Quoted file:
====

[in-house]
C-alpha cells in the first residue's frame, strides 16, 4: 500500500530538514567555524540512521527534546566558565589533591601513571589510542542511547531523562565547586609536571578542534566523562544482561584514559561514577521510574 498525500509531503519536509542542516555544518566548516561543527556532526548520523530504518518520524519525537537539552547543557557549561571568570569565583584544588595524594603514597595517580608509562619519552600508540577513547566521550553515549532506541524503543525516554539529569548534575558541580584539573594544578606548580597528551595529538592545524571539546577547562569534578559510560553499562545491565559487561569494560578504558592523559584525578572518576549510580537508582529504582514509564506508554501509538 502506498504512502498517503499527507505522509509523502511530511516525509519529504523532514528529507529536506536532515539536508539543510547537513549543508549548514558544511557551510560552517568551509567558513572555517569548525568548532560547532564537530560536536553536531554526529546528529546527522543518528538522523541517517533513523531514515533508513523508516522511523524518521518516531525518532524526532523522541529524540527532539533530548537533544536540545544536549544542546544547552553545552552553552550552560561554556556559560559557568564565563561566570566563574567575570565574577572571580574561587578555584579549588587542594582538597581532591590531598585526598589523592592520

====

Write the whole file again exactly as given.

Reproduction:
[in-house]
C-alpha cells in the first residue's frame, strides 16, 4: 500500500530538514567555524540512521527534546566558565589533591601513571589510542542511547531523562565547586609536571578542534566523562544482561584514559561514577521510574 498525500509531503519536509542542516555544518566548516561543527556532526548520523530504518518520524519525537537539552547543557557549561571568570569565583584544588595524594603514597595517580608509562619519552600508540577513547566521550553515549532506541524503543525516554539529569548534575558541580584539573594544578606548580597528551595529538592545524571539546577547562569534578559510560553499562545491565559487561569494560578504558592523559584525578572518576549510580537508582529504582514509564506508554501509538 502506498504512502498517503499527507505522509509523502511530511516525509519529504523532514528529507529536506536532515539536508539543510547537513549543508549548514558544511557551510560552517568551509567558513572555517569548525568548532560547532564537530560536536553536531554526529546528529546527522543518528538522523541517517533513523531514515533508513523508516522511523524518521518516531525518532524526532523522541529524540527532539533530548537533544536540545544536549544542546544547552553545552552553552550552560561554556556559560559557568564565563561566570566563574567575570565574577572571580574561587578555584579549588587542594582538597581532591590531598585526598589523592592520